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What we do

At present, our research focuses almost exclusively on the Compact Muon Solenoid (CMS) experiment operating at the Large Hadron Collider (LHC) and its future upgrades, taking leading roles both in physics analysis and future detector upgrades, such as the phase-I pixel detector upgrade and basic R&D for calorimetry for the phase-II upgrade. The tracking detector development is centered on pixel and strip detector technologies (silicon and diamond) for future radiation hard tracking detector applications. Diamond detectors are developed in the context of the CERN RD42 collaboration. The long-term plan is to broaden this research program as soon as the way to a new international high-luminosity/high-energy collider facility will become clear.

Wallny’s group is also committed to strongly contribute to the teaching mission of the department, providing a well-balanced portfolio of large propaedeutic (lower division) courses as well as Master’s and PhD level classes. We also consider an active role in outreach and the promotion of science towards the public as important aspect of our teaching mandate.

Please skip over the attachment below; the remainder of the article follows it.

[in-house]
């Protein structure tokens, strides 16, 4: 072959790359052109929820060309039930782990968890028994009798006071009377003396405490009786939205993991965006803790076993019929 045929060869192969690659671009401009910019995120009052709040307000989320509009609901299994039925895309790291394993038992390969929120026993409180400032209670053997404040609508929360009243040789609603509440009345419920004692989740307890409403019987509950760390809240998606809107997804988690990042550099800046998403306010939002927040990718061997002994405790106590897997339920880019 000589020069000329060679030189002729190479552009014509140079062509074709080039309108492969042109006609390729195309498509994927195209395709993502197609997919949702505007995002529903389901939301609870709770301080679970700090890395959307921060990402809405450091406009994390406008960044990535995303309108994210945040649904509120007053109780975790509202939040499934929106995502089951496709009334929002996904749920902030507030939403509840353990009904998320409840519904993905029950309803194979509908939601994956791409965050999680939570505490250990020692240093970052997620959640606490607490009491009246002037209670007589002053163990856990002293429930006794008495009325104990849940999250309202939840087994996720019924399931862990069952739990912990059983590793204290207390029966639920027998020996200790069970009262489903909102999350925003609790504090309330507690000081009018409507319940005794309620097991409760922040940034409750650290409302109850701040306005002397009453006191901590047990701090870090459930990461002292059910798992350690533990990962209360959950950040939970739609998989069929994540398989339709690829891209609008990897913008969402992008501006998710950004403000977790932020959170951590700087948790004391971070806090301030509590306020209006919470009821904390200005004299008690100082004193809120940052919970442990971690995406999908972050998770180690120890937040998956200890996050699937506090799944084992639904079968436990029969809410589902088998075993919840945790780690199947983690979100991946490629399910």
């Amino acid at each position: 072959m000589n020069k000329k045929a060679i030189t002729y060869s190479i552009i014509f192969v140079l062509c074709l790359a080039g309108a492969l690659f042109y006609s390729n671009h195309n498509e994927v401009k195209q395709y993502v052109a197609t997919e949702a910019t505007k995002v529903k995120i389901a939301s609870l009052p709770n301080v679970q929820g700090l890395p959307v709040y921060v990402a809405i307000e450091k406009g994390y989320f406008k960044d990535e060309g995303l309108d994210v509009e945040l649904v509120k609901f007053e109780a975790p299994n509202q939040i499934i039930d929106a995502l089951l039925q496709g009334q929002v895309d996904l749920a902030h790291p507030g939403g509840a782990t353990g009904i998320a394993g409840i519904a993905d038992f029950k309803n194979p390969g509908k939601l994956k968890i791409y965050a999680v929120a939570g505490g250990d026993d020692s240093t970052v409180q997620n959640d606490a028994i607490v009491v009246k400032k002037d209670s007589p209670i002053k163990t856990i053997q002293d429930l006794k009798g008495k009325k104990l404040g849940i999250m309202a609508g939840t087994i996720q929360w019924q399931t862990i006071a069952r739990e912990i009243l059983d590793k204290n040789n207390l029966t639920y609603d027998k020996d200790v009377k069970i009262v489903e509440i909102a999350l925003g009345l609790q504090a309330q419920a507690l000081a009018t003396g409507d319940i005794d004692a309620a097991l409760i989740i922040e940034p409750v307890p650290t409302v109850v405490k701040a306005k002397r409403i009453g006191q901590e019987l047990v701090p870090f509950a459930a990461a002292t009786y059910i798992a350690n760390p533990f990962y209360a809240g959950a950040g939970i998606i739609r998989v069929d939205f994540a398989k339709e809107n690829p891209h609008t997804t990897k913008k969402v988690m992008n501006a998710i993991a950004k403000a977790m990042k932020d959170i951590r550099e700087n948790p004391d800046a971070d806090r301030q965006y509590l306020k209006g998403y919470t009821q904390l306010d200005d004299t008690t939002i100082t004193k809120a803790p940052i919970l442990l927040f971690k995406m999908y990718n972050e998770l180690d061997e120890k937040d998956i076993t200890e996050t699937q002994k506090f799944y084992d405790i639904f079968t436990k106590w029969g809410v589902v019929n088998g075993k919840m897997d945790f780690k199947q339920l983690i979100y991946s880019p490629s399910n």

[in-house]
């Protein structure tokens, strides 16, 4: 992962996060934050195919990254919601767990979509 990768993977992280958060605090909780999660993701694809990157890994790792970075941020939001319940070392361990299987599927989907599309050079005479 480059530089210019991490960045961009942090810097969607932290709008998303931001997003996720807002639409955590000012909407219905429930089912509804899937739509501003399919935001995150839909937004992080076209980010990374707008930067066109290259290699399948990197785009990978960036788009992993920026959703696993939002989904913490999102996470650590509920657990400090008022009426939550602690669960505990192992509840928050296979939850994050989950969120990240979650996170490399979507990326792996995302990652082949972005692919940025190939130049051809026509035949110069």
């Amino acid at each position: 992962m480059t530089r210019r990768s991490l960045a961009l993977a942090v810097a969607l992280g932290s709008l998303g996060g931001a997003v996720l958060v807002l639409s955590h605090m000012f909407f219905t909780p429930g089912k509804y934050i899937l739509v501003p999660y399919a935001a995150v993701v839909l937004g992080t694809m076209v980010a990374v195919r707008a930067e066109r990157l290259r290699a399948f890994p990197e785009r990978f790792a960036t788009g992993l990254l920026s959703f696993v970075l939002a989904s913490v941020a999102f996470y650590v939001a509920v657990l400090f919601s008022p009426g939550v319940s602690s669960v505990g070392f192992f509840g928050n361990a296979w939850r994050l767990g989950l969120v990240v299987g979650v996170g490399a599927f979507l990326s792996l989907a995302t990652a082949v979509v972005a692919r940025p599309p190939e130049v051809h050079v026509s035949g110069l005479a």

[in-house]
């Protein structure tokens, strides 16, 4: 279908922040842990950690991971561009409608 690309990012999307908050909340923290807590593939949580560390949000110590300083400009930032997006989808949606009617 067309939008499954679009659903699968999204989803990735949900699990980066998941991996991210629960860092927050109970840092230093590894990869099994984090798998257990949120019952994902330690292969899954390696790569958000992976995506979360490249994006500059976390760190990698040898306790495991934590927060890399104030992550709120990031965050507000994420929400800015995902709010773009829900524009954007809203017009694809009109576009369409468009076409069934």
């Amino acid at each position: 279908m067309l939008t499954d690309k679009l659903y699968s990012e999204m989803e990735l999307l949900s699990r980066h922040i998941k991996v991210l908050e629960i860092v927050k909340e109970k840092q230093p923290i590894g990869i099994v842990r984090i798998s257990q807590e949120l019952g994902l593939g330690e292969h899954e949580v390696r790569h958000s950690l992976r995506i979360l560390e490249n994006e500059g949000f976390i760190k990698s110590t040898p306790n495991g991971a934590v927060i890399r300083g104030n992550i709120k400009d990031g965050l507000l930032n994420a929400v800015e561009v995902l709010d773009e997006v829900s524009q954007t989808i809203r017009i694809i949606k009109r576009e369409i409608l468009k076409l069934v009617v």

26.05.2017 | Oliver Morsch

Quantum-aided frequency measurements

Accurate measurements of the frequencies of weak electric or magnetic fields are important in many applications. Researchers at ETH Zurich have now developed a procedure whereby a quantum sensor measures the frequency of an oscillating magnetic field with unprecedented accuracy. Read more 

16.05.2017 | Felix Würsten

Persistent and curious

As Professor of Particle Physics, Felicitas Pauss played a key role in the discovery of the Higgs boson. Tomorrow, she will be honoured with the Richard Ernst Medal. Read more 

12.05.2017 | Oliver Morsch

One laser is enough

Gases in the environment can be spectroscopically probed fast and precisely using so-called dual frequency combs. Researchers at ETH have now developed a method by which such frequency combs can be created much more simply and cheaply than before. Read more 

11.05.2017 | Michael Keller

Pauli Lectures take a look under the microscope

Using a trick with the optical resolution limit, Stefan W. Hell managed to break through the diffraction barrier in light microscopy, making it possible to obtain high-resolution images of the innermost workings of life. The chemistry Nobel laureate will now deliver this year’s Pauli Lectures at ETH Zurich. Read more 

Events D-PHYS

29 May 2017, Colloquium

LIGO Event on the Back of an Envelope

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29 May 2017, Inaugural lecture

Electronic and Photonic quantum engineered systems

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29 May 2017, Talk

Electronic and Photonic quantum engineered systems

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31 May 2017, Colloquium

Flavour Anomalies and the Quest for New Physics

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Fri May 26 16:49:21 CEST 2017
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